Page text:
I’m waiting for a bright, scholarly, athletic role model for young boys. “Mens sana in corpore sano.”

Mitch is not only dumb, but turns out he’s gay. That’s a gotcha on Courtney.

I’m not going to get indignant on that one or moan about the effect on my kids. The fact is it sailed right over their heads. It’s a joke for the adults, revenge on the jocks who were popular in high school and had all the cheerleaders throwing themselves at them. Appealing to adults who were bright nerds but a little out of place here. The irony is, Knight is both bright and an athlete. Just the guy to inspire kids to strive to be physically fit AND bright.

Maybe next time.

August 24, 2012

Review: The Campaign

Filed under: Movies,Politics — Stephen W. Browne @ 8:52 am

Note: This appeared in the print-only edition of the TV Guide published by The Marshall Independent.

It’s not that this movie isn’t funny, it is in spots. It’s just that you have to wonder why it isn’t funnier given the subject matter.

“The Campaign” has a few things going for it. There are a couple of great belly laughs in the early part of the movie but you’ve probably already seen them in the trailer.

Cam Brady (Will Ferrell) is a Democratic North Carolina congressman who has been in office forever. He’s got a beautiful, albeit cold and ruthless wife (Katherine LaNasa,) two attractive children, and a lot of action on the side. He has such a lock on the job he usually runs unopposed.

Until now.

Cam is such a klutz he accidental sends a sexually explicit phone call intended for his girlfriend to the answering machine of a stereotypically uptight Christian family. Oops!

The local Powers that Be, the Motch brothers Glenn (John Lithgow) and Wade (Dan Aykroyd) decide it’s time for a change and co-opt a lesser power broker Raymond Huggins (Brian Cox) to run his son Marty (Zach Galifianakis) on the Republican ticket.

What they want is a congressman who will smooth their way to selling the district to the Chinese, who will bring sweatshops staffed by 50 cents an hour labor producing cheap junk.

Marty is their guy because he’s kind of dumb. He’s also a disappointment to his father, who is so into the trappings of power he makes his Chinese housekeeper Mrs. Yao (Karen Maruyama) affect a black “Mammy” accent straight out of “Gone with the Wind” because it “reminds him of the good old days.”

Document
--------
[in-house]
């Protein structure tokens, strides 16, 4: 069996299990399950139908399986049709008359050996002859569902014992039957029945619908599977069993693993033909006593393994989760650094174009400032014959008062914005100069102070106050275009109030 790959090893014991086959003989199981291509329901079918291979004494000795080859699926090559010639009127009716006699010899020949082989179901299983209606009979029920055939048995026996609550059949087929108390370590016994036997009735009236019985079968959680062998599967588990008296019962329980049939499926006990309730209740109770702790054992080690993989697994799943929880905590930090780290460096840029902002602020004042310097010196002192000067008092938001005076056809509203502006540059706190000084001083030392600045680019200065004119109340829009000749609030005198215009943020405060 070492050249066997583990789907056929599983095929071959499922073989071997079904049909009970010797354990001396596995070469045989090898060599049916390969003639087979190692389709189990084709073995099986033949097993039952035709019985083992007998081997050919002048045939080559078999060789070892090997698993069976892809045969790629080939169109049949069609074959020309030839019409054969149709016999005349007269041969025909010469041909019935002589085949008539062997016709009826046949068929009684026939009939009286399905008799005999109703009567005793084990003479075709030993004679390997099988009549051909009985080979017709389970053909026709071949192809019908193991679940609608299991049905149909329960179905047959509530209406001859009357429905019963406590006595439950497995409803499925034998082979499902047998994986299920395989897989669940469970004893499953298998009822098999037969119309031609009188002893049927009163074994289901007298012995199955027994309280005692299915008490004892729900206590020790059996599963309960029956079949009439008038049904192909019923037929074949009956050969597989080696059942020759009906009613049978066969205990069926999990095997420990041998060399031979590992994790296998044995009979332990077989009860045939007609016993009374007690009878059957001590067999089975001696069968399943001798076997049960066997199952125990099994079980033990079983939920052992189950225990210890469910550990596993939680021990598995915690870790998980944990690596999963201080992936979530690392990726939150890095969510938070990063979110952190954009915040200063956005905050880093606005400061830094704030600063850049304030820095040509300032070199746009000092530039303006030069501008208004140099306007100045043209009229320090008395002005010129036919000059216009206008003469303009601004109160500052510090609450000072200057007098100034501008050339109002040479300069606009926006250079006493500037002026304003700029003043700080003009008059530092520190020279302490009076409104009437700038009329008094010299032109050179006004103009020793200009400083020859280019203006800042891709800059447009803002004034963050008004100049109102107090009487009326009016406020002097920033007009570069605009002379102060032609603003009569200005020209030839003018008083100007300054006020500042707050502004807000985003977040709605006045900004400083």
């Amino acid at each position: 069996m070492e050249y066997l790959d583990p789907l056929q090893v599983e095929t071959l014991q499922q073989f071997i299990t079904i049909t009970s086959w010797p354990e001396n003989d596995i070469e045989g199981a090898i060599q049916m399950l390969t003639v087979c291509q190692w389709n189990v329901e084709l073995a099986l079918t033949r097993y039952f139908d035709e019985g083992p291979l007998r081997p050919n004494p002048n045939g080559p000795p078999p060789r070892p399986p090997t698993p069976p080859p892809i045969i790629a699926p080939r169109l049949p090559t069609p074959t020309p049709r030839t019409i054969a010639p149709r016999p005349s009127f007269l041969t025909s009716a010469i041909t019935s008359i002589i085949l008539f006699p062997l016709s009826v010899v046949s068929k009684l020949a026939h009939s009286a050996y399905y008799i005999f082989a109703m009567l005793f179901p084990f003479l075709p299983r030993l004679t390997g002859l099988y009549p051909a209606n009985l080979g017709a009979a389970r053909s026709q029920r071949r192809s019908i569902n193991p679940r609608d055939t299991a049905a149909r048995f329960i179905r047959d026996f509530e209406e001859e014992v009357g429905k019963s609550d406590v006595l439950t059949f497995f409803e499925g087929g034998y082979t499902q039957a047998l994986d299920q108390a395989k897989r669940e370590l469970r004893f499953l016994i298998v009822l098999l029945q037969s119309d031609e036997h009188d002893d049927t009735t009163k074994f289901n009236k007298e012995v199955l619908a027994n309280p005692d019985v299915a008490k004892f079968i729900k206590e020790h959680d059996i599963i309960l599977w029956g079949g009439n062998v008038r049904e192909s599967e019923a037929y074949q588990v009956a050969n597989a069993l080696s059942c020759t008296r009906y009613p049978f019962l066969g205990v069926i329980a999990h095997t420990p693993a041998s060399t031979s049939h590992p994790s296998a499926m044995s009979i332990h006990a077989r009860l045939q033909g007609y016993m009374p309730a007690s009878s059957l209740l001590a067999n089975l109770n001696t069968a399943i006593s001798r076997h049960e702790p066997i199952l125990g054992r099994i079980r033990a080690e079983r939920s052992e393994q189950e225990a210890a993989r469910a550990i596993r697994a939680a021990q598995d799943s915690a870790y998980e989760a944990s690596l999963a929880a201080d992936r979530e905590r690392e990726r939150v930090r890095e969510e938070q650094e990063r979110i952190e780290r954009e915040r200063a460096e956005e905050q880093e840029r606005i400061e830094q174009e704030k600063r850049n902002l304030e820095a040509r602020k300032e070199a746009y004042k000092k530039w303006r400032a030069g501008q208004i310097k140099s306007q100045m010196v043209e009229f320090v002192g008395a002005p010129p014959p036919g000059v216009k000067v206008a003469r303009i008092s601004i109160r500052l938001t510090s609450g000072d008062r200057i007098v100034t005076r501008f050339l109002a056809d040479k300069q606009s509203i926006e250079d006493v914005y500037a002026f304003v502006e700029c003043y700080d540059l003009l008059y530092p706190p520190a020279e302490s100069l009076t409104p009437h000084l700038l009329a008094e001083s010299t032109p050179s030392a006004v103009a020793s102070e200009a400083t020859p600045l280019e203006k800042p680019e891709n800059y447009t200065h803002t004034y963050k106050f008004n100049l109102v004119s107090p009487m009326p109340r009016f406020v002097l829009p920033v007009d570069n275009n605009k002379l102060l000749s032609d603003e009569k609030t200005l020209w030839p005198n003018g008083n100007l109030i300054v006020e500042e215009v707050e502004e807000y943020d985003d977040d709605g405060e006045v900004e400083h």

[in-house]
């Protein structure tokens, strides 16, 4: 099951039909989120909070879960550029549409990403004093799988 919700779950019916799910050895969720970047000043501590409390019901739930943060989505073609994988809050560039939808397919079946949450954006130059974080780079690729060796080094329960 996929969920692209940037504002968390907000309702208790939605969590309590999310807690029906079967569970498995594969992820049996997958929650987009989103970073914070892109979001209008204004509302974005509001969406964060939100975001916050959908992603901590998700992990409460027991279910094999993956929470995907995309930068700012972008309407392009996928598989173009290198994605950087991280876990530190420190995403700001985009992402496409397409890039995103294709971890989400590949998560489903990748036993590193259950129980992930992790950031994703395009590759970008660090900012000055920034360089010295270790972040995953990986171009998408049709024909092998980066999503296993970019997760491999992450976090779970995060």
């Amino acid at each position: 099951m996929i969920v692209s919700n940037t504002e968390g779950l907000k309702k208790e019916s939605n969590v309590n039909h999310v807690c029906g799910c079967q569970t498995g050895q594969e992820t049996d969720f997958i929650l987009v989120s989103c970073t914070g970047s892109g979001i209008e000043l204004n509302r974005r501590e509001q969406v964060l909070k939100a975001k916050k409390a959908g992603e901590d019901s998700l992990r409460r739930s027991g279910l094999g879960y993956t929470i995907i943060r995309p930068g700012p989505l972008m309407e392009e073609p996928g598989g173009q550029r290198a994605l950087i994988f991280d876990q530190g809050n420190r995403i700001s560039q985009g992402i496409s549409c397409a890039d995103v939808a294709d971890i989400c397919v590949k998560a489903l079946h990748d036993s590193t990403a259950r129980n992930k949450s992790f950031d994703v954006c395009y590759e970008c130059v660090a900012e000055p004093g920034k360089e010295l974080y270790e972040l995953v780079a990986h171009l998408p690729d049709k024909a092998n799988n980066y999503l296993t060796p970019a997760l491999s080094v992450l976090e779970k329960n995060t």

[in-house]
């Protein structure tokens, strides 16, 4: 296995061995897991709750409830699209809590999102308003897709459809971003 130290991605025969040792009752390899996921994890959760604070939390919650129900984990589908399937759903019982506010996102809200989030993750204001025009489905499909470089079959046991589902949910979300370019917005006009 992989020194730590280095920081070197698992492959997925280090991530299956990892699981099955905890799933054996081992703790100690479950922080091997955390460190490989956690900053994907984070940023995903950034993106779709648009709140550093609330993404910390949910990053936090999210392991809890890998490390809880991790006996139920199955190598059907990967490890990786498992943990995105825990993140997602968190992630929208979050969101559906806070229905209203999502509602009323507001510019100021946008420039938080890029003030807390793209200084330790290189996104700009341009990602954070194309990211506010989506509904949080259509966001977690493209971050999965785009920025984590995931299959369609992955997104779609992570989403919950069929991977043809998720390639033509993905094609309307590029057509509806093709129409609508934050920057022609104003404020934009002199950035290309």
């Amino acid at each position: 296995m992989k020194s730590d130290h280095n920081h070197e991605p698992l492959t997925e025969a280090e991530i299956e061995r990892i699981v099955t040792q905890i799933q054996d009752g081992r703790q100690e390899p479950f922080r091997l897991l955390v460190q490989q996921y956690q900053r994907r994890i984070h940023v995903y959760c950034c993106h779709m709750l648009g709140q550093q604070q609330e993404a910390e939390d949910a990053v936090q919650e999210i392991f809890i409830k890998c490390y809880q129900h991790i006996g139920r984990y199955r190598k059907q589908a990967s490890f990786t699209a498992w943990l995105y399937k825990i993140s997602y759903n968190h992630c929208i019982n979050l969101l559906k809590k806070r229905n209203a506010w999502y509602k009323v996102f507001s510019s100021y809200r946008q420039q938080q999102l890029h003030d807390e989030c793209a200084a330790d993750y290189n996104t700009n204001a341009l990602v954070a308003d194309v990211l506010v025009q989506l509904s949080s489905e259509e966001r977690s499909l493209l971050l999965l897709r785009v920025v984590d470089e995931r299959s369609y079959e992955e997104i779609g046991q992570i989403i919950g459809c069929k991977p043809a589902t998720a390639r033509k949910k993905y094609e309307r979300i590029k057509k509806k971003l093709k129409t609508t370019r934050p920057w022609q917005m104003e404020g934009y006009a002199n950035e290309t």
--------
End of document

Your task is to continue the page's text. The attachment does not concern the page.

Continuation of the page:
Marty, to put it kindly, is kind of weird. He’s got effeminate mannerisms and an air of innocence which comes off sweet but idiotic. His wife Mitzi (Sarah Baker) is plump and cute, and his kids look like the boys who get bullied on the playground.

He starts out getting creamed by Cam who makes him look like the weirdo he is. But then a combination of sweetness, honesty, plus the ruthless machinations of his new campaign manager Tim Wattley (Dylan McDermott) starts to push him ahead in the polls.

And of course you know this means war. And war has collateral damage. But who could imagine seeing a baby get punched could be so hilarious?

The middle of the film is all about the dirty tricks the two play on each other. And I mean dirty, even by the standards of politics. Marty, with Wattley’s help, discovers his inner mensch, but also discovers his mean streak.

So what’s right with the movie?

Well to begin with, it’s not shilling for either party. It shows them as the Evil Party and the Stupid Party, and you can take you pick as to which is which depending on your own inclinations. It shows the corrupting influence of power, and that big money has no party preference, only a flag of convenience.

What’s wrong with it?

It’s vulgar. Worse, the vulgarity has no point. Worse still it’s not funny.

There are some odd misfires when it tries to be dramatic. Cam comes over to Marty’s place drunk and wanting to make friends. He gets drunker and leaves.
Tim comes out of the shadows and tells Marty, “You know what to do.”

Marty calls the police to report a drunk driver. This is presented as despicable.

No it’s not!

Yes it would have been better to convince Cam to give Marty the car keys and sleep on the couch. But it is not a bad thing to report a dangerously intoxicated driver.